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1. Introduction

An array is a collection of items, each identified by a unique key. When the items are themselves arrays, we have a two-dimensional (2D) array.

In this tutorial, we’ll delve into the concept of 2D arrays in Bash under Linux. More specifically, we begin with the general structure of different array types. We then discuss how Bash deals with that structure. Next, we tackle different simulations of 2D arrays. In the end, we conclude with some general caveats.

We tested the code in this tutorial on Debian 10.10 (Buster) with GNU Bash 5.0.3. It is POSIX-compliant and should work in any such environment.

2. Arrays

A regular one-dimensional (1D) array is just a row or column of data with indices:

[0][1][2][3]
(a)(b)(c)(d)

Here, each item (element) is in parentheses. Above it is the unique index (key) in square brackets.

To access a specific element, we use its index and the base. The base is the name of the array. For example, item 0 of our array is equal to a.

Items can be of any supported data type.

2.1. Two-dimensional Arrays

We can create a 2D array like so:

   [0][1][2][3]
[0](a)(b)(c)(d)
[1](A)(B)(C)(D)

Basically, item 0 from the original array is now column aA – an array. We access that array’s elements with a second index. For example, item [0,1] is A. The situation is similar for the other items.

The lengths of rows and columns in 2D arrays are often fixed constants.

2.2. Hybrid Arrays

With fixed array dimensions, we can transform the 2D array from the previous section:

[0][1][2][3][4][5][6][7]
(a)(b)(c)(d)(A)(B)(C)(D)

We mapped the 2D array with 2 rows and 4 columns into a 1D list of 8 (2*4) items. To calculate an element’s index, we use the formula (COLUMNS*row+col). It “skips” row rows of COLUMNS elements. After that, it gets the col element of the current row.

Importantly, indices are also known as keys. In some programming languages, the key’s data type can vary like the item’s data type.

Almost all programming languages contain an array data type. Indeed, there is a way to declare an array in most weakly typed languages. Bash is no exception.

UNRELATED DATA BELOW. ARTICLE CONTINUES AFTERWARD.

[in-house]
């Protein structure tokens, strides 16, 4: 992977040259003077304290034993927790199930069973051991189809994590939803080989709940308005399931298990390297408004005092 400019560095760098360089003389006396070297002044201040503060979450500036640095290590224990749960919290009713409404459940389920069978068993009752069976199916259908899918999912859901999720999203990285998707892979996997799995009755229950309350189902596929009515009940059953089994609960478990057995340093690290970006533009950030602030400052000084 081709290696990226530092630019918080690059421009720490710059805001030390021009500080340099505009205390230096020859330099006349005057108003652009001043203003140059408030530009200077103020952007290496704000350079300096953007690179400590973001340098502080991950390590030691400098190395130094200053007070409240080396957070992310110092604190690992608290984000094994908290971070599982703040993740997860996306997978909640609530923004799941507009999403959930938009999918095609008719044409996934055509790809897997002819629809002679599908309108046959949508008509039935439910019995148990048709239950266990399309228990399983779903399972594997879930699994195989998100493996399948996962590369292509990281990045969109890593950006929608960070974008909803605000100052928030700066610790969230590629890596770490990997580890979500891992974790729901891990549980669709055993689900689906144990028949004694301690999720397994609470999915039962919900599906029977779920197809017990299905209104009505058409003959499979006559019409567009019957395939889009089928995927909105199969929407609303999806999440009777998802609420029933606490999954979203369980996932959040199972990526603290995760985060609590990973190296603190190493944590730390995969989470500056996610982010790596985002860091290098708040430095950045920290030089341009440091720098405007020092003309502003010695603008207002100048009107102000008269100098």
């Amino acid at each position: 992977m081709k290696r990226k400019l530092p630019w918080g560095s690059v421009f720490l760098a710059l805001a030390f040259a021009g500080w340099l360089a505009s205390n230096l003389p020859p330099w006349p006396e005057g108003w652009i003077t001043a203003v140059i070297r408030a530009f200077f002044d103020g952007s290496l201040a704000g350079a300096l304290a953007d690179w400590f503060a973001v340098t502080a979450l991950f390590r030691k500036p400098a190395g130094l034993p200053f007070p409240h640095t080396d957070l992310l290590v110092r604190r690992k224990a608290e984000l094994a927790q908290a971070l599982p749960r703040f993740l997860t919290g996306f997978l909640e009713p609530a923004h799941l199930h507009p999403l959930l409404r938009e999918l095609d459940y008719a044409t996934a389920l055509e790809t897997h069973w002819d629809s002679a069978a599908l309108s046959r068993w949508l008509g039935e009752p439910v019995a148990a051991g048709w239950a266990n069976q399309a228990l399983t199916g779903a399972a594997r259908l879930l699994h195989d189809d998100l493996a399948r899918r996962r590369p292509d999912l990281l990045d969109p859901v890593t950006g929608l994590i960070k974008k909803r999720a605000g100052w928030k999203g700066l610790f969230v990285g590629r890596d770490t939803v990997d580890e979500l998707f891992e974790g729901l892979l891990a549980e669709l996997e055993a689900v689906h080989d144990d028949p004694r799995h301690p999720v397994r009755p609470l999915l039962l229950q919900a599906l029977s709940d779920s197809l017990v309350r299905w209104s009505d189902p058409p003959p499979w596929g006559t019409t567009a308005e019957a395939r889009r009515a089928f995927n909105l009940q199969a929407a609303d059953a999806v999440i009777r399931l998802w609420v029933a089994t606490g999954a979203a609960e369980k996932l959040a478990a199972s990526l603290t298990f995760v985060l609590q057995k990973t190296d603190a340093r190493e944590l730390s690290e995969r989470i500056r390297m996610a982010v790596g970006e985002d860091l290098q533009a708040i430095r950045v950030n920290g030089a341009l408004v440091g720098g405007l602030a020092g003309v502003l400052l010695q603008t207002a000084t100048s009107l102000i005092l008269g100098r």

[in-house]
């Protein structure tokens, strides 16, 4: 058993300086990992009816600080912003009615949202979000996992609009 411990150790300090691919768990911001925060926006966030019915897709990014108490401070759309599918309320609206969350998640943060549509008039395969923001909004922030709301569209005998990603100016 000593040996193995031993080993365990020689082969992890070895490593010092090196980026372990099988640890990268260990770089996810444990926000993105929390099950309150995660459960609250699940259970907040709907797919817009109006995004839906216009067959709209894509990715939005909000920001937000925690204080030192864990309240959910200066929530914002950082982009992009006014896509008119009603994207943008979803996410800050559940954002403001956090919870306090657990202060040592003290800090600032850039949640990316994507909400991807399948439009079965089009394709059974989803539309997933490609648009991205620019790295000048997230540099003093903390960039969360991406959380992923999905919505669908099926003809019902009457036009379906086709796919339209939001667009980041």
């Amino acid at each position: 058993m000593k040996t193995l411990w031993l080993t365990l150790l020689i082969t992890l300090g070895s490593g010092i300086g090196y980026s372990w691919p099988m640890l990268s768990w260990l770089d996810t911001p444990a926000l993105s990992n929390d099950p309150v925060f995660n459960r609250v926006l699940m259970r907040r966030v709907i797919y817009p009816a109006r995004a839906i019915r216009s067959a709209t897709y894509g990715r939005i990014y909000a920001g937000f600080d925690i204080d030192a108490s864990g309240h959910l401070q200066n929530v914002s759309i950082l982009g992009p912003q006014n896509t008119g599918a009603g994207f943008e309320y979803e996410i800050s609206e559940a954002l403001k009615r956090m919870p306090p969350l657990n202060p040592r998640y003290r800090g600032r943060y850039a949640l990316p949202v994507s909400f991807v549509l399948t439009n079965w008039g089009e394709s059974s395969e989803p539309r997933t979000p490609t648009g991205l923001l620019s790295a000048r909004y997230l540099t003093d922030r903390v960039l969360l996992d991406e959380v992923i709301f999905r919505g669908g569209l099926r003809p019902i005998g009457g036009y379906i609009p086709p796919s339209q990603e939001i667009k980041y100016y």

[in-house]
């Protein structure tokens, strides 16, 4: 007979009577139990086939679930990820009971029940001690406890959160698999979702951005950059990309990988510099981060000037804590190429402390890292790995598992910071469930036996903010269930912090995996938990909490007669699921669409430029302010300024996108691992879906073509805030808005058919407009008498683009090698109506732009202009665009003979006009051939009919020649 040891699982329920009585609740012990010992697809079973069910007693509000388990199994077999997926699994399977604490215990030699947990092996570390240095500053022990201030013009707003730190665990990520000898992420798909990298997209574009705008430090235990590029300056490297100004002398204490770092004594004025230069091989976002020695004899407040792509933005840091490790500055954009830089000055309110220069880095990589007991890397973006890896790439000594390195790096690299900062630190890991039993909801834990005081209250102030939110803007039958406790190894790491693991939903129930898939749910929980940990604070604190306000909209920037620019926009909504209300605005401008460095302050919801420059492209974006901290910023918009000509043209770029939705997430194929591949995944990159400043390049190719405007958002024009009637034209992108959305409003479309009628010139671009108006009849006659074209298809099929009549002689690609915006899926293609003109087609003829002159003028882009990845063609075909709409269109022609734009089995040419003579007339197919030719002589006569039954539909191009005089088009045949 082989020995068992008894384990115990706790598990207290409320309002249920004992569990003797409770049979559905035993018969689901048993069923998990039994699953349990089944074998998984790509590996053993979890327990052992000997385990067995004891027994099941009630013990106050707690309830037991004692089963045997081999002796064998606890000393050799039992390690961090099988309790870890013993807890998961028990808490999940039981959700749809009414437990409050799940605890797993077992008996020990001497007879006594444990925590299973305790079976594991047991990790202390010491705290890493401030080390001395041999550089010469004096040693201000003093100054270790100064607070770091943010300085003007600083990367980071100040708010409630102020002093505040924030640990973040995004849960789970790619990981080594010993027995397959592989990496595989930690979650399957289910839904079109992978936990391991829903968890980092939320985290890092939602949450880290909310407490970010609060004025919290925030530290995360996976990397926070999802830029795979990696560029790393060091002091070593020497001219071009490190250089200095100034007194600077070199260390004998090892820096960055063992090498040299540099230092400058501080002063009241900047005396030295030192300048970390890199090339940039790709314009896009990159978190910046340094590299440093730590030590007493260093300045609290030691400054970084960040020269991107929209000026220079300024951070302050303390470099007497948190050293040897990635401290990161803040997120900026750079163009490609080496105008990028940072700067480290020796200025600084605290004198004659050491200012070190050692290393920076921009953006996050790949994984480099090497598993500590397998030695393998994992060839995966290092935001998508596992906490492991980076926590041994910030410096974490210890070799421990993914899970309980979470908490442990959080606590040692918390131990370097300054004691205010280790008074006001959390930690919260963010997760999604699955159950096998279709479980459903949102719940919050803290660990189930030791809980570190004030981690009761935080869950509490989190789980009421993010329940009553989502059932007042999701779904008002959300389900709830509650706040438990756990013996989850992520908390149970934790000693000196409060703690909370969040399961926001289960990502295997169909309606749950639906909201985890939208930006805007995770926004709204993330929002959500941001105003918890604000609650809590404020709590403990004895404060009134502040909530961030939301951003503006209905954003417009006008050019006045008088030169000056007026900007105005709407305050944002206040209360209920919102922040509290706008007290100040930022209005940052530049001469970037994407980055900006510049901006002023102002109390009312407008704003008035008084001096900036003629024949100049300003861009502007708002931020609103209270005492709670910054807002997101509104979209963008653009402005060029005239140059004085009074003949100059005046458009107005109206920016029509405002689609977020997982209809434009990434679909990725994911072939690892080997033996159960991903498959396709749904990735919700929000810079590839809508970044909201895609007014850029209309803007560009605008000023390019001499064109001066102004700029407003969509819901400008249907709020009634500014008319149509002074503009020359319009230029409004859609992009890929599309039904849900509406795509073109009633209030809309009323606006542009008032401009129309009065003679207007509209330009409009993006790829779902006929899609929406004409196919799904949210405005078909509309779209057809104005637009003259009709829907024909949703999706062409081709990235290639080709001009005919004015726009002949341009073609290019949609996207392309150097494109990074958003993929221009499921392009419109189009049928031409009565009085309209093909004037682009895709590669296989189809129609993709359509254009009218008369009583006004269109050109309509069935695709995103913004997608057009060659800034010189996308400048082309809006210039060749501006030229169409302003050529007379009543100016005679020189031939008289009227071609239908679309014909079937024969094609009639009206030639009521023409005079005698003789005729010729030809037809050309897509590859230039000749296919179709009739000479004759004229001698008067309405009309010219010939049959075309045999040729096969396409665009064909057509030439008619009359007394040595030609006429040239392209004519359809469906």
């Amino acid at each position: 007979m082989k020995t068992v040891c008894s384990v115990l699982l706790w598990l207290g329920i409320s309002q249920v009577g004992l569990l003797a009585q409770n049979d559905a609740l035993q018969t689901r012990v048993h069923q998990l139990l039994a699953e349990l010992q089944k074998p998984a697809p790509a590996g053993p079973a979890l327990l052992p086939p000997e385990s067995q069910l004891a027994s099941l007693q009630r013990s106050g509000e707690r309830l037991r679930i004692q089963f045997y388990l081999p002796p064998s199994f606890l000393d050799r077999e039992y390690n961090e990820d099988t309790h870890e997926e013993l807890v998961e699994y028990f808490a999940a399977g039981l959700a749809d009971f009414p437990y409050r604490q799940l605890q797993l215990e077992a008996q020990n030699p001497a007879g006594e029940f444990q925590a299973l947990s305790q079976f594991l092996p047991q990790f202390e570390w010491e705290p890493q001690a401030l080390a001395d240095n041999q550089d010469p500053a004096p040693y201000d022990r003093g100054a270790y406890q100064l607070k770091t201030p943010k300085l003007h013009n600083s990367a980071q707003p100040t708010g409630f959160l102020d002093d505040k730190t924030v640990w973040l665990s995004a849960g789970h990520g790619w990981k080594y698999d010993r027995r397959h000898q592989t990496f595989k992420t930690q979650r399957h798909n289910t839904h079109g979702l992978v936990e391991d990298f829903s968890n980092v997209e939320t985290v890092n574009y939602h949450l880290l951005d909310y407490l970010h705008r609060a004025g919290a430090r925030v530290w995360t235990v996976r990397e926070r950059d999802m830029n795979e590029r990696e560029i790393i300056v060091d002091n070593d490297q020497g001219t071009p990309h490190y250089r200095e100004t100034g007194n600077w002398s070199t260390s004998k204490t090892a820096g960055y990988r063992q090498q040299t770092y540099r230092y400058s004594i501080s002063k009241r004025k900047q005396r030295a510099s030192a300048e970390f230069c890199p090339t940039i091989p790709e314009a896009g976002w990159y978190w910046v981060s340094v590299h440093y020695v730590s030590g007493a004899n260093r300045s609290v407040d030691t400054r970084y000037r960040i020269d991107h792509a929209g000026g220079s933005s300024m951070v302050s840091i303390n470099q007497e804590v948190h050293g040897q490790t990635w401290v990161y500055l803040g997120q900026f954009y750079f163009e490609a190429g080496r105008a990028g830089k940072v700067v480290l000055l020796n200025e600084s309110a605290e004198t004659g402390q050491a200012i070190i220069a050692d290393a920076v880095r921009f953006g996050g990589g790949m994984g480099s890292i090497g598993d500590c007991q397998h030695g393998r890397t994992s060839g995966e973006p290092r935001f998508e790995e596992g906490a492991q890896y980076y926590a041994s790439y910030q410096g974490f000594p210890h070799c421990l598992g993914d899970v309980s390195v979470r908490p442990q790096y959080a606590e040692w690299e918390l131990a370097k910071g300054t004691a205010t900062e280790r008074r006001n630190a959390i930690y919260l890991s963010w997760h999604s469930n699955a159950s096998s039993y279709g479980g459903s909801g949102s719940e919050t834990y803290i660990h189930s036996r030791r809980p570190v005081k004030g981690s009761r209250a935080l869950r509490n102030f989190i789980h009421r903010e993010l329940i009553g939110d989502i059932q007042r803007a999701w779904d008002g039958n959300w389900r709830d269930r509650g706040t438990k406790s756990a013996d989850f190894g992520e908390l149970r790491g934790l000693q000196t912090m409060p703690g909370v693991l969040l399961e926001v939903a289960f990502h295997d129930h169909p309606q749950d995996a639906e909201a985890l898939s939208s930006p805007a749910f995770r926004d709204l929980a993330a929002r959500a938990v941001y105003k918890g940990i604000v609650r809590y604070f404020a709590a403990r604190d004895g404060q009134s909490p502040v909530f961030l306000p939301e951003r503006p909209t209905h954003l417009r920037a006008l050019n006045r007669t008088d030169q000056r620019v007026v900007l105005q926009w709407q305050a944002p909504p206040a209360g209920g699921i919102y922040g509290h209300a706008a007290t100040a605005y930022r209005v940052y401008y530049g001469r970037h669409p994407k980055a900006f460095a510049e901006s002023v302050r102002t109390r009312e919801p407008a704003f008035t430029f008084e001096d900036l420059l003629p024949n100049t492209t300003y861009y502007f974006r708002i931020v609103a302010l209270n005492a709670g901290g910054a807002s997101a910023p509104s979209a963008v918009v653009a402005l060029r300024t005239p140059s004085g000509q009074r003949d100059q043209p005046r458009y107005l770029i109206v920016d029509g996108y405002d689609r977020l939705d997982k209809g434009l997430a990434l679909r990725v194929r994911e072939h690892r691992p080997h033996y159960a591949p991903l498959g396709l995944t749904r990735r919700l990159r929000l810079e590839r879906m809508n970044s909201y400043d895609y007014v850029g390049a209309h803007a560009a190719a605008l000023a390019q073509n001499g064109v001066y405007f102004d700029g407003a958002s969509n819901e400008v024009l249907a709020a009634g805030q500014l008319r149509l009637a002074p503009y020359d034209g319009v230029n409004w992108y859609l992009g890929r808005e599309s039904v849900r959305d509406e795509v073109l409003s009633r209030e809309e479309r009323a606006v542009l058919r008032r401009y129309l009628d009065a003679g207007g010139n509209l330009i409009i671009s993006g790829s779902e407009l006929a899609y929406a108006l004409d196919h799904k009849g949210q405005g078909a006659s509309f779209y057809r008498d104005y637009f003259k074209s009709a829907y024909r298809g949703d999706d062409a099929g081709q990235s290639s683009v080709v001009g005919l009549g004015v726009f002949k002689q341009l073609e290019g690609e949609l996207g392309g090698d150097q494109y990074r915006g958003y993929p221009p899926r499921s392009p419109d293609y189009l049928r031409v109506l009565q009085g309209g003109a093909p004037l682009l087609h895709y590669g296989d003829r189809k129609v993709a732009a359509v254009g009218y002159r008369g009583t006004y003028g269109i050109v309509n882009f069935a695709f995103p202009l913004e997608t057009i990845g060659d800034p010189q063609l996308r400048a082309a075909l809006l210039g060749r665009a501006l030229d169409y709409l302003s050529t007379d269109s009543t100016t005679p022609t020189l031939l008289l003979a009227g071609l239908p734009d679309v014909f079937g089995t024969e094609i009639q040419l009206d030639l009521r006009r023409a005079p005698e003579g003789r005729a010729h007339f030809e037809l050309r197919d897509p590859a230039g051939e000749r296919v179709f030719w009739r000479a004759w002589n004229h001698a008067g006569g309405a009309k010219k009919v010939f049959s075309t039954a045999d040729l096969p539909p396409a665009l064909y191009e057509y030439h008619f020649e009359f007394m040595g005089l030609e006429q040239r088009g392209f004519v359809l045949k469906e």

Array items in Bash can be anything… except arrays. How then do we create 2D arrays in Bash?

4. 2D Bash Arrays

For our purposes, we’ll minimize the definition of a 2D array. In this article, it is any array we can consistently index using two separate values.

Since Bash does not support 2D arrays out of the box, we must come up with our own way to use them. Let’s explore common implementations.

4.1. Item 2D Array Simulation

In Bash, arrays can be distinguished from strings only with separators. One of the simplest ways to have arrays as items is to convert them from strings on the spot:

$ sep=','
$ declare -a alpha=()
$ alpha+=("a${sep}b")
$ alpha+=("c${sep}d")
$ row=0
$ col=1
$ IFS="$sep" read -ra alpharow < <(printf '%s' "${alpha[$row]}")
$ echo "${alpharow[$col]}"
b

Initially, we choose a comma as a column separator $sep. Next, the array is defined, appending row by row. In this case, the first row is “a,b”, and the second – “c,d”.

Structurally, the IFS (Internal Field Separator) special shell variable comes into play. Its default value contains space, tab, and newline. IFS allows built-ins like read to delimit array items.

Finally, the above snippet uses $row and $col to index the main array, albeit in two steps. First, the whole row $row is split on $sep into a new array $alpharow. After that, $alpharow is indexed with column $col, which returns the requested element. For constant arrays, this is quite enough.

Obviously, we can’t directly use the separator $sep as a normal character. The effects of this can be minimized in multiple ways:

  • use rare or escape characters as separators
  • double/multiply or otherwise augment each actual non-separating separator character, processing accordingly
  • use a combination of characters as a separator

Next, we’ll discuss an implementation that does not suffer from this particular drawback.

4.2. Associative 2D Array Simulation

Here’s an example of an associative array in Bash:

$ declare -A alpha=([0,0]=a [0,1]=b [1,0]=c [1,1]=d)
$ echo "${alpha[@]}"
c d b a